Cantaloupes and Muskmelons

Cantaloupes and Muskmelons
Cantaloupes and muskmelons may look somewhat similar, but they're two totally different kinds of melons.


Native to India and Iran, cantaloupes are also called rock melons. This is reportedly named for Cantalouppi or Cantalupe, a town near Rome. The cantaloupe arrived in Rome via Armenia.

These melons are ready about 90 days or so from planting time. The fruits, which bear some resemblance to muskmelons, have a scaly or warty, hard rind. Typically, they develop deep grooves. The flesh is mostly orange, but some varieties have green flesh and a mottled green rind. Among the best flavored melons, cantaloupes have no netting.

At harvest time, the fruit must be cut from the stem. The word cantaloupe is sometimes used in referring to muskmelons, which are actually a different type of melon.

The true Charentais, originally from France, is also known as French Charentais. This is a type of rather small cantaloupe. Weighing up to three pounds, these feature green-gray rind that turns yellow when ripe. This is smooth except for the furrows.

There are also crosses between Charentais and American-type melons, such as French Orange, which matures in 75 days. Riviera Sweet is a hybrid Charentais that is very popular in Europe. This 70 day variety features two to three pound fruits with netted yellow-green rinds. The very sweet, firm flesh is deep orange with a musky aroma. The plants are disease resistant.

Ogen is a type of Charentais. Bred at a kibbutz in Israel, these very sweet melons with green flesh have a smooth skin and broad ribs. The striped rind turns yellow when ripe. Galia, which looks much like a muskmelon, is a 75 day variety. This is related to Ogen.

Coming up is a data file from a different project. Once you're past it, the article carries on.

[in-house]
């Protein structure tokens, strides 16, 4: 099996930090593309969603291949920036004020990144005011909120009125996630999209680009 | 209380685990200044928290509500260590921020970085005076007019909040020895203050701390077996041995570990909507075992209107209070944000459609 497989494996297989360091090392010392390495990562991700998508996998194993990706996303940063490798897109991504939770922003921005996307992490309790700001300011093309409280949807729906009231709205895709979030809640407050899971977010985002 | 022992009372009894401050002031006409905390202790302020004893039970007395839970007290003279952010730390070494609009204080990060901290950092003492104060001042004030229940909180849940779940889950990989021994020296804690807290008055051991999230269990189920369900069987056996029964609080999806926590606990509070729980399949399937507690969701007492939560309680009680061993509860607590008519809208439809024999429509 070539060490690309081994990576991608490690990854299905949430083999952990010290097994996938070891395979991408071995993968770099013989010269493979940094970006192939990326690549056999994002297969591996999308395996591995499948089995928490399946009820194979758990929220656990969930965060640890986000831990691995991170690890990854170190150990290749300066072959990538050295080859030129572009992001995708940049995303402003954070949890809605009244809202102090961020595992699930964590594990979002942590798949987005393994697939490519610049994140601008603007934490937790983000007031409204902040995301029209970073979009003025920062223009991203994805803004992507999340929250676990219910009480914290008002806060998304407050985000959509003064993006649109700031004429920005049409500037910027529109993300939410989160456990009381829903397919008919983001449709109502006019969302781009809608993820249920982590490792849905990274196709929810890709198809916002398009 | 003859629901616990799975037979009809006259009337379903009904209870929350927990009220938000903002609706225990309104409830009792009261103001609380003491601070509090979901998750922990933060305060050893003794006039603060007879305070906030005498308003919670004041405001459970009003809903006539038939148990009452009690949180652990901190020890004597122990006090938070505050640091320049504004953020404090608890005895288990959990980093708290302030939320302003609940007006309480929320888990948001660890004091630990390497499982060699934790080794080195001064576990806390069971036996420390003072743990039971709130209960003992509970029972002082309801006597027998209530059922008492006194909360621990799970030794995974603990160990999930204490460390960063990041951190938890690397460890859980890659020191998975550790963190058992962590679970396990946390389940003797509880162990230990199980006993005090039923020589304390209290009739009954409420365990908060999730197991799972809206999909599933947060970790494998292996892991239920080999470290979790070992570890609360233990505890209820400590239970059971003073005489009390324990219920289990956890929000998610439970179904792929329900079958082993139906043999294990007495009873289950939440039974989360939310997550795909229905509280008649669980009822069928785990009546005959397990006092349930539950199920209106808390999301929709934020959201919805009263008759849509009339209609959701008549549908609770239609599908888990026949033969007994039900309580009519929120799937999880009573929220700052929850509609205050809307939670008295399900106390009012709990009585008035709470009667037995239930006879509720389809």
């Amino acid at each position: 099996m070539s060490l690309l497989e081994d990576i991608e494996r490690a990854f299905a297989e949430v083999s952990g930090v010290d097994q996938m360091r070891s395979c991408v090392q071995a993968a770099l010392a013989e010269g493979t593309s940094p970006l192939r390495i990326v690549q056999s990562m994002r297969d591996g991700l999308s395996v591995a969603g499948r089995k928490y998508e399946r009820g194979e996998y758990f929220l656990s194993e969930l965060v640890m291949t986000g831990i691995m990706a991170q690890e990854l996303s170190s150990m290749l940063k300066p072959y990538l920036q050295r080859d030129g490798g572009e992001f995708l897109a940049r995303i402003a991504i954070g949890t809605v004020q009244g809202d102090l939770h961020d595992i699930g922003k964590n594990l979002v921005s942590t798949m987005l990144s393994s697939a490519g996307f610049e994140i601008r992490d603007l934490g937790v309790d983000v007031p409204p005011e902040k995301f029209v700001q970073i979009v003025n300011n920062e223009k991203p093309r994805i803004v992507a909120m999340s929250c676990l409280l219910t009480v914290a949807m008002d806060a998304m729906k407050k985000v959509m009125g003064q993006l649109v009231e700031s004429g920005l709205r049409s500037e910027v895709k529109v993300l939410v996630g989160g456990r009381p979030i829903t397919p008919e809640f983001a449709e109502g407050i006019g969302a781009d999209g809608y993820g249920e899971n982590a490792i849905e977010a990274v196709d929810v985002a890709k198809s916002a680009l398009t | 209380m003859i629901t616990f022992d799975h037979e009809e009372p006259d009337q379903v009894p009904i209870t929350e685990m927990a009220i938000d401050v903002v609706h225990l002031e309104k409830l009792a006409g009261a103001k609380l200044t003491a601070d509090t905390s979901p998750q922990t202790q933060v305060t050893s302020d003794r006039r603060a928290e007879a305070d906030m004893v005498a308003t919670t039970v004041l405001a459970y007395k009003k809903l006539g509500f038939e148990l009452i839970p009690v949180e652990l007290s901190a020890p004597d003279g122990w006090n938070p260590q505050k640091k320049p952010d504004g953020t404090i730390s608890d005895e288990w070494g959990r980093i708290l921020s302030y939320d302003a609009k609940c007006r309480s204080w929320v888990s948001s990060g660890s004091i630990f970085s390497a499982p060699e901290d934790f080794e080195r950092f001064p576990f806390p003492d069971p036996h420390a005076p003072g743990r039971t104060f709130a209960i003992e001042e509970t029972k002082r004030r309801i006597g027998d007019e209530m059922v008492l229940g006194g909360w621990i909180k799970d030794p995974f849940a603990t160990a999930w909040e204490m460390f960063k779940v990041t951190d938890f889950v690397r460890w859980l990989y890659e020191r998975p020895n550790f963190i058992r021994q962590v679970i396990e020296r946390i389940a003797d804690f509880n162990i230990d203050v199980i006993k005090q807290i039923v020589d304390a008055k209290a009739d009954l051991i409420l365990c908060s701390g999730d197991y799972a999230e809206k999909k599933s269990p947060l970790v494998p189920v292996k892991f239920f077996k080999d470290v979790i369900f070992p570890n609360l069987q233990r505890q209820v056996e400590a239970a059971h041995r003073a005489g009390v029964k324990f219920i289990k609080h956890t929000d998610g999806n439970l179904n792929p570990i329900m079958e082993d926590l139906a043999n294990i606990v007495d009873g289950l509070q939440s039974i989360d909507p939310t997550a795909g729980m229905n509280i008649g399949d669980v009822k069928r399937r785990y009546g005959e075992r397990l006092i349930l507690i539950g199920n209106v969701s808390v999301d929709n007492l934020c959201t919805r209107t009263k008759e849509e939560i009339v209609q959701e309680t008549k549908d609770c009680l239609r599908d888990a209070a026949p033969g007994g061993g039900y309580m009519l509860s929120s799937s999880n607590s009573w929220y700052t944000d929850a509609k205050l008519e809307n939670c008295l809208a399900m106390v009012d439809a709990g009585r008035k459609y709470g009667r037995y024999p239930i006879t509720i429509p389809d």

Muskmelons are smaller than the honeydew and Casaba. The muskmelons are less tolerant of rainy weather and high humidity than cucumbers. So gardeners in the East should consider disease resistant muskmelon varieties.

Most muskmelon varieties ripen in about 80 to 90 days. This is by far the most commonly grown type in the U.S., particularly in the East. The muskmelon is often confused with cantaloupe, which is a different type altogether that is often grown in greenhouses.

These were originally native to India and Iran. They were brought to Europe from Persia although it isn’t clear when this occurred. The fruits became distinctly sweet and delicious like our modern muskmelons by around the 15th century.

Also called netted or nutmeg melon, muskmelons can be ribbed. They’re netted with a raised surface that is typically tan or beige. Very aromatic, the flesh ripens from green or white to salmon-orange. The fruits usually slip from the vine when ripe.

There are space saving muskmelon varieties. These include Golden Jenny and Ice Cream, which is also called Green Machine since it is so fruitful.

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